North American Registry of Midwives
Certified Professional Midwife #96050001
Licensed Midwife, California #041
I am a Mennonite and a religious practitioner of midwifery, a legally-recognized and lawful category of midwife in my state. However, in 1991 I became the target of a covert operation in 1991 by the medical board in my state in an attempt to nullify the religious exemptions clause as it applied to midwives. I accidentally discovered that I was being visited by undercover agents from the medical board, and called their office to ask why and to offer my full co-operation. I spoke to three supervisory-level medical board staff and each one assured me that no one from the board was investigating me. They all declined my offer to directly provide the information they were seeking.
None the less, I was arrested two days later in own home, in the presence of my youngest daughter. After being handcuffed, I was driven 20 miles to a women correctional facility where I spent 10 hours in a solitary holding cell. I had been charged with 5 different "crimes" -- the illegal practice of medicine, the illegal practice of nursing, the illegal practice of midwifery and the illegal practice of nurse-midwifery and was being held on a $50,000 bond. News of my arrest and the 5 misdeameanor charges against me were put out by the DA's office on the AP Wire Servce.
I was prosecuted over the course of 21 months (and 16 court appearance). While I was represented by a reputable attorney, I also found it necessary to do my own legal research on our state medical practice act. My experience lead me to conclude that the best way to defend against the criminal charges of the illegal practice of medicine is to thoroughly understand exactly what the legal practice of medicine is, how it is defined and regulated by the legislature. Equally important was knowing the legislative history of midwifery in general and in my own state in particular. As a result of the information I uncovered, the charges against me were dismissed.
It is my observation that learning about The Law directly from a study of Law was very different than learning about it from the lawyers representing me. Lawyers dont have the time or incentive to tackle the legal and legislative history of medicine and midwifery in depth. It is we midwives who must do this ourselves. We must understand the legal issues of medical and midwifery legislation as well as we understand the mechanics of birth. The vital interest of childbearing women and the future of independent midwifery depends on our doing so.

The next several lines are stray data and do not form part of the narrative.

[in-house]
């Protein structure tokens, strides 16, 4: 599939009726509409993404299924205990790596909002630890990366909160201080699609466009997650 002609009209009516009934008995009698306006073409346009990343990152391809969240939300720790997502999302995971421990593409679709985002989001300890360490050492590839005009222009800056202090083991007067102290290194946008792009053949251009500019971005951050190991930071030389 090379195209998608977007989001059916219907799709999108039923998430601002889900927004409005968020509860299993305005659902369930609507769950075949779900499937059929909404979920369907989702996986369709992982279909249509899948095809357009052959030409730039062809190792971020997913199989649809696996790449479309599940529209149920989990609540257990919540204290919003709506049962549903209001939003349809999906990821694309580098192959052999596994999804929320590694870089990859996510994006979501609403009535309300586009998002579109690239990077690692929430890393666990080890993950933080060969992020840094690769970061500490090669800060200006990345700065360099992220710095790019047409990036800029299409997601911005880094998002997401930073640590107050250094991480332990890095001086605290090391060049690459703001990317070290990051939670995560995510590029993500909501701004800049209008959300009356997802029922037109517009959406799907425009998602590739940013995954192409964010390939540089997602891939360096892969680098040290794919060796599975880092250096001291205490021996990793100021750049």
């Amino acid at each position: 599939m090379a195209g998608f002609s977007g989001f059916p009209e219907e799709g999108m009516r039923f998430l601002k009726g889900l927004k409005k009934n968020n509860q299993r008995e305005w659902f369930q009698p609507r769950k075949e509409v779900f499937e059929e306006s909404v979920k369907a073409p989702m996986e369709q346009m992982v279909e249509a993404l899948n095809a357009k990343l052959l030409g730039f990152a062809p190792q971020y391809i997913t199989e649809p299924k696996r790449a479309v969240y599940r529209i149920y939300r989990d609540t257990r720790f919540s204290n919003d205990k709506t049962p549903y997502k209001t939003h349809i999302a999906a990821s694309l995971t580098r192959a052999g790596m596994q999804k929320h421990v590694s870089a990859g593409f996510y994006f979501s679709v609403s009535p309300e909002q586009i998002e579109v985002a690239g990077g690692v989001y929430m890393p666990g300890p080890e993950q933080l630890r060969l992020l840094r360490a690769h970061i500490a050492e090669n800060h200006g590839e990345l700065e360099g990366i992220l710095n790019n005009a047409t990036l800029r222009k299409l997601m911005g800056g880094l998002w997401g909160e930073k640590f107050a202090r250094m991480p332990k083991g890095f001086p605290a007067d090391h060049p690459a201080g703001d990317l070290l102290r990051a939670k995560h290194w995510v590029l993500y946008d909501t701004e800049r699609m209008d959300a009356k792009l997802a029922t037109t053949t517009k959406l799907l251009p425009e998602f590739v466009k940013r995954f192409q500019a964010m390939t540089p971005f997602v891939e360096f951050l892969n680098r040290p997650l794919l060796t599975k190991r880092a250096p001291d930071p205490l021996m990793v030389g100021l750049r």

With that insight in mind, I continued my research and uncovered a large body of documents detailing the official campaign against midwives undertaken by medical politicians in the early part of this century. These documents were written before women had the right to vote and were never meant to be disclosed publicly. They are a wealth of information supporting our thesis that the current lock-out of midwifery is at best, unwise, and at worse, detrimental to the practical wellbeing of mother and babies. It is a situation that needs our assistance, our prayers and our continuing best efforts to rectify. In the presence of those things, I am confident that God will prevail, and we will see the changes we have so long sought occur naturally, out of the general utility of the midwifery model of care.
I believe that the basic premise of midwifery as it relates to standard medical care is perhaps best described in a little-known story told about Eleanor Roosevelt during the years that she was First Lady as well as mother of young children. When asked what she put first in her life, her husband (who was President of the United States), or their children, she replied that "together with my husband, we put the children first". I have always appreciated that story as portraying the ideal relationship between physicians and midwives -- that together we put the practical wellbeing of the mother and baby first.